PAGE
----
It starts with Karim Benzema and Luka Modric, but it ends with Rodrygo and Eduardo Camavinga. And the ending can be just as important as how it begins.
Real Madrid’s feted veterans have played key roles in their conquest of La Liga and run to Saturday’s Champions League final, but their 'Baby Galacticos’ have also been decisive from the bench in the suffocating final minutes, when legs are tiring and it's hard to keep a cool head.
Against Manchester City and Chelsea in the semi-final and quarter-final second legs, respectively, the introductions of Rodrygo and Camavinga, in particular, were crucial in helping Madrid triumph in extra-time.
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And in the previous round against Paris Saint-Germain, Madrid were 2-0 down on aggregate until the same dynamic duo came on with 33 minutes left of the tie. One Benzema hat-trick later, and they won 3-2.
Los Blancos’ strong spine is known and admired, from Thibaut Courtois between the sticks, to experienced centre-back David Alaba, to the midfield trio which won three consecutive Champions Leagues between 2016-18, and spearhead Benzema, in the form of his life.
However, the supporting cast of young talent that Ancelotti has been able to rely upon, largely from the bench, has also been crucial in Madrid reaching the final.
Florentino Perez’s change in transfer strategy, dating back to 2015, deserves credit. Madrid have largely stopped trying to make huge signings for big transfer fees – even their failed pursuit of Kylian Mbappe was technically on a Bosman – and instead are investing in supremely talented young prospects who can explode at Santiago Bernabeu.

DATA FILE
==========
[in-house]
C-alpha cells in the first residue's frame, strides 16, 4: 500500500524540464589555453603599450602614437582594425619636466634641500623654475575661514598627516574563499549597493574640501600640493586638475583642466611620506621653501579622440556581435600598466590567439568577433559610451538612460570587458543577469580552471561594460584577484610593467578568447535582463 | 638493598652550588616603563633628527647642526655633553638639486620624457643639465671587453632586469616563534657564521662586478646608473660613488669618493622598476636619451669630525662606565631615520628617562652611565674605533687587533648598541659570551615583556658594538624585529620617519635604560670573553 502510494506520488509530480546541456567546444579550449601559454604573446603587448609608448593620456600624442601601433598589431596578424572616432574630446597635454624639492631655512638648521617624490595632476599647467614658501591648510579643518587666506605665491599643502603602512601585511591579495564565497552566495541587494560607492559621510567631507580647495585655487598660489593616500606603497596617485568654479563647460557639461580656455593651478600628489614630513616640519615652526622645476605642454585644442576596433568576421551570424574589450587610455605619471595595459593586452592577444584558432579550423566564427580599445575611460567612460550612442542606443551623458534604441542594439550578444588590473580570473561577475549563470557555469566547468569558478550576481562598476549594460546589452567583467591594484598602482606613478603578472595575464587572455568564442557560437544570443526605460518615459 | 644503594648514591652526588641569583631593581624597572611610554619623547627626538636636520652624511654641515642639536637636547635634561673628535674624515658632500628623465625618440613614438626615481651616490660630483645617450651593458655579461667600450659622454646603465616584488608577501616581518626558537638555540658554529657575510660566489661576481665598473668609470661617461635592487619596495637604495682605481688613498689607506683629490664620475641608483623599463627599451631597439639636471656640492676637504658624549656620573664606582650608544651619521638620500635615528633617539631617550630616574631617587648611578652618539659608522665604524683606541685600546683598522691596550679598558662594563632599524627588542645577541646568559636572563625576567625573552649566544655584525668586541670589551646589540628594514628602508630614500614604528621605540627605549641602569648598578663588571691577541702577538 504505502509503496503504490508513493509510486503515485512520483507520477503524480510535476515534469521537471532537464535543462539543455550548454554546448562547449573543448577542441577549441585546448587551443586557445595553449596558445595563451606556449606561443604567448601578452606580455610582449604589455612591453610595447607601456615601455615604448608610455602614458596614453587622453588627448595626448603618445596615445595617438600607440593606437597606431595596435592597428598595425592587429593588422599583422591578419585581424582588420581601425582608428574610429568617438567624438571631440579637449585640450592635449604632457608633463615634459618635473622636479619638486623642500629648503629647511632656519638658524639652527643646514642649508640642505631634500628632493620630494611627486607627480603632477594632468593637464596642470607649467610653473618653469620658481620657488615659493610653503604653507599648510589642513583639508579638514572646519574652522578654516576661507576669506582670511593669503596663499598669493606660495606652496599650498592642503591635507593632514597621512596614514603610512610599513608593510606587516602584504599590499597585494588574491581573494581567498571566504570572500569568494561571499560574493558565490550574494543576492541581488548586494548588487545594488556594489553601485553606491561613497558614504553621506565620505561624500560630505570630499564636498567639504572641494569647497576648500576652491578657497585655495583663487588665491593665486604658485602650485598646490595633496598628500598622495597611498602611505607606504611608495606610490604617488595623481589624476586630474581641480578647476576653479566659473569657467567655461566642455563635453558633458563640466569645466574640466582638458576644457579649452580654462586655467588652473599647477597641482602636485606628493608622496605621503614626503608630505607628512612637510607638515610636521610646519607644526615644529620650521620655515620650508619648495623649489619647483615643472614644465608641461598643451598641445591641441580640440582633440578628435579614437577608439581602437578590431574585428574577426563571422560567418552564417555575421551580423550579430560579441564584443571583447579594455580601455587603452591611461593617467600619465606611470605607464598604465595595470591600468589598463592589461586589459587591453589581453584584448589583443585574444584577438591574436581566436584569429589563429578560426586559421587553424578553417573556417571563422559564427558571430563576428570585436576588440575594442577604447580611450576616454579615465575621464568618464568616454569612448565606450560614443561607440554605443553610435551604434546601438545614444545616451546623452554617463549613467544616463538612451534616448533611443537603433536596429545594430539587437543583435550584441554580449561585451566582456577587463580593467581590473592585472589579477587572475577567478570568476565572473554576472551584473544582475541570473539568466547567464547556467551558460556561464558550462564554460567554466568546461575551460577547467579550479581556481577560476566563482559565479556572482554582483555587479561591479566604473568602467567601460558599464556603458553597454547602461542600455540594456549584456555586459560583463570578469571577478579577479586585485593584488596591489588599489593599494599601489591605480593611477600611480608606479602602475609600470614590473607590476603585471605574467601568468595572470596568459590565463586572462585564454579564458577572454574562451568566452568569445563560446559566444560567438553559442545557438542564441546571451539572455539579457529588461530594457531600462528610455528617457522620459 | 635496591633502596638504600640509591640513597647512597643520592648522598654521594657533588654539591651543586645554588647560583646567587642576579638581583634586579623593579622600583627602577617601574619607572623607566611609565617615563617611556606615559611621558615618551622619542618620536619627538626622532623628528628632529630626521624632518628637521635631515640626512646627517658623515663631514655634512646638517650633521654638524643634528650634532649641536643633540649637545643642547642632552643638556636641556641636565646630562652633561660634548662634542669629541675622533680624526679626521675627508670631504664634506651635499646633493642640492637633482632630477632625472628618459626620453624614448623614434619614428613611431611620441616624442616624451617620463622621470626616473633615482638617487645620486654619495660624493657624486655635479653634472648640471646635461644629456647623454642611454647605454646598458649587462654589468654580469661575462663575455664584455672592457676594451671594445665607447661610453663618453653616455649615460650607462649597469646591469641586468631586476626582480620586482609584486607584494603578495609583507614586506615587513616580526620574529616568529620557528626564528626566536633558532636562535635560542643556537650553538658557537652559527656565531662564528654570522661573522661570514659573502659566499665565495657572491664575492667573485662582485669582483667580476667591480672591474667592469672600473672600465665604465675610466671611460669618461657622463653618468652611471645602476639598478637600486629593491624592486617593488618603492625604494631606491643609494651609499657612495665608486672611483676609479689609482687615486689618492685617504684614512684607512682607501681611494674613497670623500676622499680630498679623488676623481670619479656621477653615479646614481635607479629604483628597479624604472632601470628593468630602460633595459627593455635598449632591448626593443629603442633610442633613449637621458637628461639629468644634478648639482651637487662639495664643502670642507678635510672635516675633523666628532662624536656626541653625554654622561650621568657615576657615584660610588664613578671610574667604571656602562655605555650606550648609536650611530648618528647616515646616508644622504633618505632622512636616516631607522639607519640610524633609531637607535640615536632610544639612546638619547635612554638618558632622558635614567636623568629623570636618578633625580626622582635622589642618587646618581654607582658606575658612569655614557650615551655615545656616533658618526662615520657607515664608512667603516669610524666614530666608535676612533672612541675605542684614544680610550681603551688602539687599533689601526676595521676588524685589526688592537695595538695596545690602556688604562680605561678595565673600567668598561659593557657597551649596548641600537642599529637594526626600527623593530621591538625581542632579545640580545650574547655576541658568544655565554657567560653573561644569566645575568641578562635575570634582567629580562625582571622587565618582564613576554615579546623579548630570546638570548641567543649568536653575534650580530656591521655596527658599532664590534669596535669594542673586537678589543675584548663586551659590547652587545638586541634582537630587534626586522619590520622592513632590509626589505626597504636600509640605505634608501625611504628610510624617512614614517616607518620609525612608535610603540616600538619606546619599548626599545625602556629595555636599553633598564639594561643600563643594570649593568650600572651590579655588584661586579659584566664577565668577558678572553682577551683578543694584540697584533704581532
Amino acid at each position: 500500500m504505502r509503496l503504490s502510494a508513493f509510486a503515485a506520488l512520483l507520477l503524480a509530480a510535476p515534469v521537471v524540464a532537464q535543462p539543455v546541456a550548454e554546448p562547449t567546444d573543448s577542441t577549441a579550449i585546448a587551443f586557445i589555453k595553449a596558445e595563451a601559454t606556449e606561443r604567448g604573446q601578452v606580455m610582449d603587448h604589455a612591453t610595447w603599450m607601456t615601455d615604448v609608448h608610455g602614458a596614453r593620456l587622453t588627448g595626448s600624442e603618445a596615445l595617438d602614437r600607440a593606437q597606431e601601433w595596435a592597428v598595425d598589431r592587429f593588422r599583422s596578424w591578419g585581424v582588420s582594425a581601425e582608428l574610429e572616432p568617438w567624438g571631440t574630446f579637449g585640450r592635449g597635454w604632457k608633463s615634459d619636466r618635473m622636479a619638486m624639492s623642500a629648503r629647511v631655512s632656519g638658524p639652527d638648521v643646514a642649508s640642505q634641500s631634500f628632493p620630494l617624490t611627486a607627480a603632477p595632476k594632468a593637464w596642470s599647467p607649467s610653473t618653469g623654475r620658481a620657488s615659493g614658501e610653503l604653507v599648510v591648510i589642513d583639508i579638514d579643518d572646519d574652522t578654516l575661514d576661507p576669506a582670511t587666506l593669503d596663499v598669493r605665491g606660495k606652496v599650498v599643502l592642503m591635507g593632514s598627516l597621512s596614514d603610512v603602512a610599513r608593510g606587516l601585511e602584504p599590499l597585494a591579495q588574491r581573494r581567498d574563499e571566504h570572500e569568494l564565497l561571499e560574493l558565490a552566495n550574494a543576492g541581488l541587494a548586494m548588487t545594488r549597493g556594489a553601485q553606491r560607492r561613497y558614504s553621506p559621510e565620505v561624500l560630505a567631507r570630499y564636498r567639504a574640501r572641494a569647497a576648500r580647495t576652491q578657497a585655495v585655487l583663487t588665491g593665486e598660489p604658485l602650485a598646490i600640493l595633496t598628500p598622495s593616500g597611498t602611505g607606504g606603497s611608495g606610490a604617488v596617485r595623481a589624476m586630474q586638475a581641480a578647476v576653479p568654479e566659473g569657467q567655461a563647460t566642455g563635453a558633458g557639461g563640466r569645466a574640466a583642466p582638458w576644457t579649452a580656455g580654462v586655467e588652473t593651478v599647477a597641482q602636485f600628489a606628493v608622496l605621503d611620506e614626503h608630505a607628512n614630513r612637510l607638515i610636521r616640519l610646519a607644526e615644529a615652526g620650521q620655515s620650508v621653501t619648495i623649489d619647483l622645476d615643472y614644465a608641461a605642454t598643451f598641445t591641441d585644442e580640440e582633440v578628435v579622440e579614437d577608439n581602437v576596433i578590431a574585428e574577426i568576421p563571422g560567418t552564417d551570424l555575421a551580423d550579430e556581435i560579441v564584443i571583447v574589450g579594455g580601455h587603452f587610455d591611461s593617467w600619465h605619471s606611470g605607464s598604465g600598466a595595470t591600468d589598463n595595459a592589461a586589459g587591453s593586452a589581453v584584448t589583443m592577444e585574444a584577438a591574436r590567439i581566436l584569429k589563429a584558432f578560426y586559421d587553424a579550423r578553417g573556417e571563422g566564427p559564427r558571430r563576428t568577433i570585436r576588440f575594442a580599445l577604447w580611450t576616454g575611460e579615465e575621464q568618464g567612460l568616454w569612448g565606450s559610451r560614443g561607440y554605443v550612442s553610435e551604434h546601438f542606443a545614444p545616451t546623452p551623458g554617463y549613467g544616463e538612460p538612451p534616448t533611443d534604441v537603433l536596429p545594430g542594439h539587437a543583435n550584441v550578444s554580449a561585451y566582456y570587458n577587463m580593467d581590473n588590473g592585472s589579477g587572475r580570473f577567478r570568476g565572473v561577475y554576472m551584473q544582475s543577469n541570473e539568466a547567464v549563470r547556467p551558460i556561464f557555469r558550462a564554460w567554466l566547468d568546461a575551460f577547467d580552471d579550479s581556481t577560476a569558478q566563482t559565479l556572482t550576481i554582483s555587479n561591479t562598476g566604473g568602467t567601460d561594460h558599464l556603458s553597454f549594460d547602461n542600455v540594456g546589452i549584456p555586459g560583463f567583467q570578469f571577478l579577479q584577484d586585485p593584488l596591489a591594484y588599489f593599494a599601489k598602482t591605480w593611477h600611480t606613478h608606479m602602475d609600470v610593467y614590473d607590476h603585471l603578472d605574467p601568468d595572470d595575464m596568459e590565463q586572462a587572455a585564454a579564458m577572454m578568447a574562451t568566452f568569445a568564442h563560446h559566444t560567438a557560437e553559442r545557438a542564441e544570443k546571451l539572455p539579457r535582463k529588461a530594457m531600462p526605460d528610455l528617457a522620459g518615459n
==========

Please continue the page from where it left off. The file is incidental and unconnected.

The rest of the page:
That is why they are financially healthy, compared to rivals Barcelona, who under Josep Maria Bartomeu’s presidency adopted an early-2000s Madrid, Galactico-targeting approach to the market. The world in reverse.
While Bartomeu burned hundreds of millions of euros on Philippe Coutinho, Ousmane Dembele and Antoine Griezmann, Madrid were more shrewd.
With the exceptions of Eden Hazard and Luka Jovic, they have not spent more than €50 million (£42m/$54m) on a single player since buying James Rodriguez in 2014.
Camavinga arrived from Rennes for €31m (£26m/$33m), Alaba on a free transfer, Rodrygo from Santos for €45m (£38m/$48m), Vinicius from Flamengo for the same amount, Courtois from Chelsea for €35m (£30m/$37.5m), and Toni Kroos for €25m (£21m/$27m). This summer, Antonio Rudiger will arrive for free from Chelsea.
Neymar is a figure who has played a big role both in Barcelona’s financial chaos and Madrid’s change in strategy. Having missed out on the Brazil star back in 2013, Perez signed both Vinicius and Rodrygo in a bid to find the next Neymar.
Meanwhile, Barcelona, drunk on the €222m (£189m/$238m) in cash PSG paid for Neymar, overspent that and then some trying to replace him.
The shift in Madrid’s approach has also ensured the transition period from their multi-Champions League winning side of the 2010s will be far less painless than Barcelona’s post-Lionel Messi, Andres Iniesta and Xavi malaise.
Despite the quality Modric is still showing at 36, and Benzema is at 34, change is inevitable. Madrid, though, have a stable of players who could potentially become greats themselves, with a little luck and more opportunity.
Some say Ancelotti has kept them on the leash too long this season, with the exception of Vinicius, but the coach would argue that it means they are fresher and more desperate to impress, becoming the catalyst for their devastating impact in big games against PSG, Chelsea, City, as well as in La Liga in the thrilling 3-2 comeback against Sevilla, which Rodrygo sparked as a substitute.